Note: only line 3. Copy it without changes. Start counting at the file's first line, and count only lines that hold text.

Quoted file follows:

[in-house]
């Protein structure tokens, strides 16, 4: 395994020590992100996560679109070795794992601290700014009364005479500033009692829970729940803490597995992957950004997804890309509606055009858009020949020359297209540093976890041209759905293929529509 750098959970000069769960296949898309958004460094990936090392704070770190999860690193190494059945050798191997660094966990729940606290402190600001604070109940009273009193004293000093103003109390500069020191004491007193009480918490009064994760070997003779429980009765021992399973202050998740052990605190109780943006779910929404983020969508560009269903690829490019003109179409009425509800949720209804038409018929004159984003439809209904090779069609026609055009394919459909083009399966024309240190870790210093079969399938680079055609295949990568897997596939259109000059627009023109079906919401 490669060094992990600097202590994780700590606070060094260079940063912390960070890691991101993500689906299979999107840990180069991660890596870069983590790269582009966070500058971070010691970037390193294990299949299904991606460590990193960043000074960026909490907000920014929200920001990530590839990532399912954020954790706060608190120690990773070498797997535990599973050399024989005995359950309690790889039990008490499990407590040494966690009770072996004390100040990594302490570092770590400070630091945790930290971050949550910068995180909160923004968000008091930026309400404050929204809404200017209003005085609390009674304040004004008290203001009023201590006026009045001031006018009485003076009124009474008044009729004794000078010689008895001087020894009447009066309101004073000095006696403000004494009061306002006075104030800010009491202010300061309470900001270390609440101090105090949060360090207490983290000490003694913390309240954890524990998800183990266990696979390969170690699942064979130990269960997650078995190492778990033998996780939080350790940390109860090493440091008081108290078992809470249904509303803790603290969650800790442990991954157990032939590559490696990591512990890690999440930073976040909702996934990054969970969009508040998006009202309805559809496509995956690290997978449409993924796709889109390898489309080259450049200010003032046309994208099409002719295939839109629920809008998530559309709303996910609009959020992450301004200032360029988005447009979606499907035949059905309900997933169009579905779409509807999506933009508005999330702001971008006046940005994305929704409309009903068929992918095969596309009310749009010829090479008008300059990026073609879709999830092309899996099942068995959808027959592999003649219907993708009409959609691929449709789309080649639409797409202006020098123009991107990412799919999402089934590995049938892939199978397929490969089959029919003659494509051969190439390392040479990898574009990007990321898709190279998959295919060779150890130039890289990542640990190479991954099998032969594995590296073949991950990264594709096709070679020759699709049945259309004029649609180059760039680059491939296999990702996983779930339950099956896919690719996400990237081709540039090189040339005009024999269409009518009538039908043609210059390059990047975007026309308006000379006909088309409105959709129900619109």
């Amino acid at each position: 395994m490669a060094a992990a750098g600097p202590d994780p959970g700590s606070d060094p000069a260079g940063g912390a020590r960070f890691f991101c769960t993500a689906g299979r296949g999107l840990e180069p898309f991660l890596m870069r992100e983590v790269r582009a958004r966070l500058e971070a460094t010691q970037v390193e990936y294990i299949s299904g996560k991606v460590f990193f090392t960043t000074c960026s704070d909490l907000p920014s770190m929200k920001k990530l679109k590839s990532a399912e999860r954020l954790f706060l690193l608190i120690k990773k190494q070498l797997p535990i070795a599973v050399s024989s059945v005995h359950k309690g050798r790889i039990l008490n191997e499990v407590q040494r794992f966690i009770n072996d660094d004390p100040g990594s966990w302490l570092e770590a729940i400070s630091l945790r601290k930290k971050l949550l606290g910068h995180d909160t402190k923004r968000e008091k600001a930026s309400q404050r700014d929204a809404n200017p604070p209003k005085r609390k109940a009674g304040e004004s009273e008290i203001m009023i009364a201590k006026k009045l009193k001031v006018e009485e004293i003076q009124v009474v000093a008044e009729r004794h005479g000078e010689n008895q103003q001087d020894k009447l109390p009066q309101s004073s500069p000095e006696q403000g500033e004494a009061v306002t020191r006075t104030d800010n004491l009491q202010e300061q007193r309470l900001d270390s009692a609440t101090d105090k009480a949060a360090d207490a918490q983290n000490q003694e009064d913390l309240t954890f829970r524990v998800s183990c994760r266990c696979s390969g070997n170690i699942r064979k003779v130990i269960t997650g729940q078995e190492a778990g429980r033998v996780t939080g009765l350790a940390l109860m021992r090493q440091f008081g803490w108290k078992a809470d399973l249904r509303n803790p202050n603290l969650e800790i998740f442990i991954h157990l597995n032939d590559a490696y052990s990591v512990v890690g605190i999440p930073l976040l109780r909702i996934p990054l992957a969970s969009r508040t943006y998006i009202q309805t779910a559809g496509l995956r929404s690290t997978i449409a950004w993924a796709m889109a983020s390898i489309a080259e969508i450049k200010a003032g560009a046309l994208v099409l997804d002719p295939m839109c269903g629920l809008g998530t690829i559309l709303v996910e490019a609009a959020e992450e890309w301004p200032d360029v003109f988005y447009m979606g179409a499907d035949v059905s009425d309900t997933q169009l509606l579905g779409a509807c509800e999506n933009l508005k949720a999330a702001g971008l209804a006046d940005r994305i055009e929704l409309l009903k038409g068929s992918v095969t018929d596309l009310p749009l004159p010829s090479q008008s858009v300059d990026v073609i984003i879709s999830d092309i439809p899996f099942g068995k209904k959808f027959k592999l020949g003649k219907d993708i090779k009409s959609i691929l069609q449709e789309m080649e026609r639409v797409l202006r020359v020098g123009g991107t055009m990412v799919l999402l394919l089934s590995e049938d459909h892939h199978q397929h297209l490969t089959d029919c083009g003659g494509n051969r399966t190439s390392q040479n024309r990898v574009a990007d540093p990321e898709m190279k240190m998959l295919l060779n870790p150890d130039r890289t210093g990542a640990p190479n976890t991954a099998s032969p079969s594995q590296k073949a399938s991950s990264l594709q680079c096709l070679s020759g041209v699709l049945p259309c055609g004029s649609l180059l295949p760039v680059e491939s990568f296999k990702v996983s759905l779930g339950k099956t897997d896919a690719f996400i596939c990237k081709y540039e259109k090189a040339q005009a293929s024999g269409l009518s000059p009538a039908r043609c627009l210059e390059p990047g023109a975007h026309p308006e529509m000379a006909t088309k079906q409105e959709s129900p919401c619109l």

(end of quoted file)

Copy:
């Amino acid at each position: 395994m490669a060094a992990a750098g600097p202590d994780p959970g700590s606070d060094p000069a260079g940063g912390a020590r960070f890691f991101c769960t993500a689906g299979r296949g999107l840990e180069p898309f991660l890596m870069r992100e983590v790269r582009a958004r966070l500058e971070a460094t010691q970037v390193e990936y294990i299949s299904g996560k991606v460590f990193f090392t960043t000074c960026s704070d909490l907000p920014s770190m929200k920001k990530l679109k590839s990532a399912e999860r954020l954790f706060l690193l608190i120690k990773k190494q070498l797997p535990i070795a599973v050399s024989s059945v005995h359950k309690g050798r790889i039990l008490n191997e499990v407590q040494r794992f966690i009770n072996d660094d004390p100040g990594s966990w302490l570092e770590a729940i400070s630091l945790r601290k930290k971050l949550l606290g910068h995180d909160t402190k923004r968000e008091k600001a930026s309400q404050r700014d929204a809404n200017p604070p209003k005085r609390k109940a009674g304040e004004s009273e008290i203001m009023i009364a201590k006026k009045l009193k001031v006018e009485e004293i003076q009124v009474v000093a008044e009729r004794h005479g000078e010689n008895q103003q001087d020894k009447l109390p009066q309101s004073s500069p000095e006696q403000g500033e004494a009061v306002t020191r006075t104030d800010n004491l009491q202010e300061q007193r309470l900001d270390s009692a609440t101090d105090k009480a949060a360090d207490a918490q983290n000490q003694e009064d913390l309240t954890f829970r524990v998800s183990c994760r266990c696979s390969g070997n170690i699942r064979k003779v130990i269960t997650g729940q078995e190492a778990g429980r033998v996780t939080g009765l350790a940390l109860m021992r090493q440091f008081g803490w108290k078992a809470d399973l249904r509303n803790p202050n603290l969650e800790i998740f442990i991954h157990l597995n032939d590559a490696y052990s990591v512990v890690g605190i999440p930073l976040l109780r909702i996934p990054l992957a969970s969009r508040t943006y998006i009202q309805t779910a559809g496509l995956r929404s690290t997978i449409a950004w993924a796709m889109a983020s390898i489309a080259e969508i450049k200010a003032g560009a046309l994208v099409l997804d002719p295939m839109c269903g629920l809008g998530t690829i559309l709303v996910e490019a609009a959020e992450e890309w301004p200032d360029v003109f988005y447009m979606g179409a499907d035949v059905s009425d309900t997933q169009l509606l579905g779409a509807c509800e999506n933009l508005k949720a999330a702001g971008l209804a006046d940005r994305i055009e929704l409309l009903k038409g068929s992918v095969t018929d596309l009310p749009l004159p010829s090479q008008s858009v300059d990026v073609i984003i879709s999830d092309i439809p899996f099942g068995k209904k959808f027959k592999l020949g003649k219907d993708i090779k009409s959609i691929l069609q449709e789309m080649e026609r639409v797409l202006r020359v020098g123009g991107t055009m990412v799919l999402l394919l089934s590995e049938d459909h892939h199978q397929h297209l490969t089959d029919c083009g003659g494509n051969r399966t190439s390392q040479n024309r990898v574009a990007d540093p990321e898709m190279k240190m998959l295919l060779n870790p150890d130039r890289t210093g990542a640990p190479n976890t991954a099998s032969p079969s594995q590296k073949a399938s991950s990264l594709q680079c096709l070679s020759g041209v699709l049945p259309c055609g004029s649609l180059l295949p760039v680059e491939s990568f296999k990702v996983s759905l779930g339950k099956t897997d896919a690719f996400i596939c990237k081709y540039e259109k090189a040339q005009a293929s024999g269409l009518s000059p009538a039908r043609c627009l210059e390059p990047g023109a975007h026309p308006e529509m000379a006909t088309k079906q409105e959709s129900p919401c619109l």